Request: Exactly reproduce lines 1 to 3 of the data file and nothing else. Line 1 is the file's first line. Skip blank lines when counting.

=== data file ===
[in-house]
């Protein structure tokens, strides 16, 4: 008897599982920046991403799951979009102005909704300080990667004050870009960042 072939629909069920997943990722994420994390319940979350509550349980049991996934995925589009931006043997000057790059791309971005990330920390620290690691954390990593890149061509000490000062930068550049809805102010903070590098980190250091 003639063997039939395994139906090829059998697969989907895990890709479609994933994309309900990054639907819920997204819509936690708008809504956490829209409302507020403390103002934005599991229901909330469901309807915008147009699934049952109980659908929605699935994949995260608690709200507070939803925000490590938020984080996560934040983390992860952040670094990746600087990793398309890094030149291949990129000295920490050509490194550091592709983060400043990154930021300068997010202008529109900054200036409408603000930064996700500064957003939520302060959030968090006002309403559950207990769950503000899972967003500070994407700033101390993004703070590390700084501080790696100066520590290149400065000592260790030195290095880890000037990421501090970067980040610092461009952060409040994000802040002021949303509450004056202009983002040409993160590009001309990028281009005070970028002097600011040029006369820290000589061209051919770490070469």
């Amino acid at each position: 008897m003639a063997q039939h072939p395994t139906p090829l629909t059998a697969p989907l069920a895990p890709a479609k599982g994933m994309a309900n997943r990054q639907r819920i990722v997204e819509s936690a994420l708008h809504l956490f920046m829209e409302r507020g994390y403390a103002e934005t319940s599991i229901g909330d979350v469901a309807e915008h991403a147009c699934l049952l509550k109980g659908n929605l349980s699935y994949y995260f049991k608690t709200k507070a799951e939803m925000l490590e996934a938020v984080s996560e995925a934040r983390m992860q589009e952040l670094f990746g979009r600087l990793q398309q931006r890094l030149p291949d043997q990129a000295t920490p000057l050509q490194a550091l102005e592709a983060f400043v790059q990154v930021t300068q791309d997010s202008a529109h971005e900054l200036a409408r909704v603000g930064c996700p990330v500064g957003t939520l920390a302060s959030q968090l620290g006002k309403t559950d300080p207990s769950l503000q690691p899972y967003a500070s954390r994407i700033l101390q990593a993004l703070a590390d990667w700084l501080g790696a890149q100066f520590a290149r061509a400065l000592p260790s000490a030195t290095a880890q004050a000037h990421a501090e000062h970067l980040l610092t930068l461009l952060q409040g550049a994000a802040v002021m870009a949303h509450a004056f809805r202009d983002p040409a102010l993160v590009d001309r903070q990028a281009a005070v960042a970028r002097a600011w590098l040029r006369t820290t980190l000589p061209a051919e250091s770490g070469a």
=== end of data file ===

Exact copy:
[in-house]
């Protein structure tokens, strides 16, 4: 008897599982920046991403799951979009102005909704300080990667004050870009960042 072939629909069920997943990722994420994390319940979350509550349980049991996934995925589009931006043997000057790059791309971005990330920390620290690691954390990593890149061509000490000062930068550049809805102010903070590098980190250091 003639063997039939395994139906090829059998697969989907895990890709479609994933994309309900990054639907819920997204819509936690708008809504956490829209409302507020403390103002934005599991229901909330469901309807915008147009699934049952109980659908929605699935994949995260608690709200507070939803925000490590938020984080996560934040983390992860952040670094990746600087990793398309890094030149291949990129000295920490050509490194550091592709983060400043990154930021300068997010202008529109900054200036409408603000930064996700500064957003939520302060959030968090006002309403559950207990769950503000899972967003500070994407700033101390993004703070590390700084501080790696100066520590290149400065000592260790030195290095880890000037990421501090970067980040610092461009952060409040994000802040002021949303509450004056202009983002040409993160590009001309990028281009005070970028002097600011040029006369820290000589061209051919770490070469």
């Amino acid at each position: 008897m003639a063997q039939h072939p395994t139906p090829l629909t059998a697969p989907l069920a895990p890709a479609k599982g994933m994309a309900n997943r990054q639907r819920i990722v997204e819509s936690a994420l708008h809504l956490f920046m829209e409302r507020g994390y403390a103002e934005t319940s599991i229901g909330d979350v469901a309807e915008h991403a147009c699934l049952l509550k109980g659908n929605l349980s699935y994949y995260f049991k608690t709200k507070a799951e939803m925000l490590e996934a938020v984080s996560e995925a934040r983390m992860q589009e952040l670094f990746g979009r600087l990793q398309q931006r890094l030149p291949d043997q990129a000295t920490p000057l050509q490194a550091l102005e592709a983060f400043v790059q990154v930021t300068q791309d997010s202008a529109h971005e900054l200036a409408r909704v603000g930064c996700p990330v500064g957003t939520l920390a302060s959030q968090l620290g006002k309403t559950d300080p207990s769950l503000q690691p899972y967003a500070s954390r994407i700033l101390q990593a993004l703070a590390d990667w700084l501080g790696a890149q100066f520590a290149r061509a400065l000592p260790s000490a030195t290095a880890q004050a000037h990421a501090e000062h970067l980040l610092t930068l461009l952060q409040g550049a994000a802040v002021m870009a949303h509450a004056f809805r202009d983002p040409a102010l993160v590009d001309r903070q990028a281009a005070v960042a970028r002097a600011w590098l040029r006369t820290t980190l000589p061209a051919e250091s770490g070469a």